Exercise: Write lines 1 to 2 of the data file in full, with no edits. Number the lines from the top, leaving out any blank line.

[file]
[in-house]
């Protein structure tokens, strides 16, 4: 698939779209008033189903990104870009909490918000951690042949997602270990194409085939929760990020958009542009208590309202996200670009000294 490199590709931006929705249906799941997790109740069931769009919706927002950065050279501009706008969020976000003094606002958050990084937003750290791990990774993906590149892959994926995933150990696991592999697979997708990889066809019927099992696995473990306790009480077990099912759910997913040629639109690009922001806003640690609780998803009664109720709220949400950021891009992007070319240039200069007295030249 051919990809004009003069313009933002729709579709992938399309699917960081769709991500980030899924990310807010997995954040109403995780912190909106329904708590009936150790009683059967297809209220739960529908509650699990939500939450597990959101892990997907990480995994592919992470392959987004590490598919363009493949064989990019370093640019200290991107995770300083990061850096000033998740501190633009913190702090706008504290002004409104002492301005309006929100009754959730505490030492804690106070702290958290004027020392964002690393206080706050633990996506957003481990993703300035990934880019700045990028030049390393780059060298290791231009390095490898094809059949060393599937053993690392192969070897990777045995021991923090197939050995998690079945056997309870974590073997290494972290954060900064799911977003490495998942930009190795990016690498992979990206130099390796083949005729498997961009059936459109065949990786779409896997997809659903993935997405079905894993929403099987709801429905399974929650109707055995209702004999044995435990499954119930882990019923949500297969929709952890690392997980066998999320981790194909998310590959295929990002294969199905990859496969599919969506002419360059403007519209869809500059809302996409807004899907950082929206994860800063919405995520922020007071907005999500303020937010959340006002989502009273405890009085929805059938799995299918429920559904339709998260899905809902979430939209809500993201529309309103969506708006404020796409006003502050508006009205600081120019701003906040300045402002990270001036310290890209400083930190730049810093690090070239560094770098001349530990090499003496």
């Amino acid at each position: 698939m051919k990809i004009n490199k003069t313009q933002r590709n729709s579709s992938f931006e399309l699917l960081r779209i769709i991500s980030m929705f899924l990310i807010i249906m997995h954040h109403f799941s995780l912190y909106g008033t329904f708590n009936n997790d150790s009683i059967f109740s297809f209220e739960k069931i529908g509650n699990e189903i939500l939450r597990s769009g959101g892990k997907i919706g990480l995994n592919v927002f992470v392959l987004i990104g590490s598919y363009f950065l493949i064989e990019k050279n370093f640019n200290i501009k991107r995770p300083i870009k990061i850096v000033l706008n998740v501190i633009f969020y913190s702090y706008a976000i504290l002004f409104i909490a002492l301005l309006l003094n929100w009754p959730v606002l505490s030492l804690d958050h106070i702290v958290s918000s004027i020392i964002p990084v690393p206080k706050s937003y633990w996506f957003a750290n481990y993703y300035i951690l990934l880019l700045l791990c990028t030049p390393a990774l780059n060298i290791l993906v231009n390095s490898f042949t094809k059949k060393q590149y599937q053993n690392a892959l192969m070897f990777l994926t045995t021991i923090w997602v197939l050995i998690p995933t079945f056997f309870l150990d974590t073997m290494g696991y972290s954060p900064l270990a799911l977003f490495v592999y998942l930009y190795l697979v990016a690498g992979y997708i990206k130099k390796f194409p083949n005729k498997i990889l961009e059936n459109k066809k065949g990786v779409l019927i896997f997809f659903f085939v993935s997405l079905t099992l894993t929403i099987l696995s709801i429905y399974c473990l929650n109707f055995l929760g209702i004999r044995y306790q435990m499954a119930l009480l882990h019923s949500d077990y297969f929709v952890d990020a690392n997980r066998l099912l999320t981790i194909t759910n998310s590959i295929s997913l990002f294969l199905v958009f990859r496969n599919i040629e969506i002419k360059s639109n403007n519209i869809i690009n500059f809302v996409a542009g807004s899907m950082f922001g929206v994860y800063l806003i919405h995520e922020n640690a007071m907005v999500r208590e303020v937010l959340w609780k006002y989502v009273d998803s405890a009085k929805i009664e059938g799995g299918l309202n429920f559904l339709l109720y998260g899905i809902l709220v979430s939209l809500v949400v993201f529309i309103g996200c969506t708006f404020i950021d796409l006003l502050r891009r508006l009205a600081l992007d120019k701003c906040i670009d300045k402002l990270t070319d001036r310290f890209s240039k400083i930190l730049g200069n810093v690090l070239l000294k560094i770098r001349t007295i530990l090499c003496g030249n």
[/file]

[in-house]
């Protein structure tokens, strides 16, 4: 698939779209008033189903990104870009909490918000951690042949997602270990194409085939929760990020958009542009208590309202996200670009000294 490199590709931006929705249906799941997790109740069931769009919706927002950065050279501009706008969020976000003094606002958050990084937003750290791990990774993906590149892959994926995933150990696991592999697979997708990889066809019927099992696995473990306790009480077990099912759910997913040629639109690009922001806003640690609780998803009664109720709220949400950021891009992007070319240039200069007295030249 051919990809004009003069313009933002729709579709992938399309699917960081769709991500980030899924990310807010997995954040109403995780912190909106329904708590009936150790009683059967297809209220739960529908509650699990939500939450597990959101892990997907990480995994592919992470392959987004590490598919363009493949064989990019370093640019200290991107995770300083990061850096000033998740501190633009913190702090706008504290002004409104002492301005309006929100009754959730505490030492804690106070702290958290004027020392964002690393206080706050633990996506957003481990993703300035990934880019700045990028030049390393780059060298290791231009390095490898094809059949060393599937053993690392192969070897990777045995021991923090197939050995998690079945056997309870974590073997290494972290954060900064799911977003490495998942930009190795990016690498992979990206130099390796083949005729498997961009059936459109065949990786779409896997997809659903993935997405079905894993929403099987709801429905399974929650109707055995209702004999044995435990499954119930882990019923949500297969929709952890690392997980066998999320981790194909998310590959295929990002294969199905990859496969599919969506002419360059403007519209869809500059809302996409807004899907950082929206994860800063919405995520922020007071907005999500303020937010959340006002989502009273405890009085929805059938799995299918429920559904339709998260899905809902979430939209809500993201529309309103969506708006404020796409006003502050508006009205600081120019701003906040300045402002990270001036310290890209400083930190730049810093690090070239560094770098001349530990090499003496």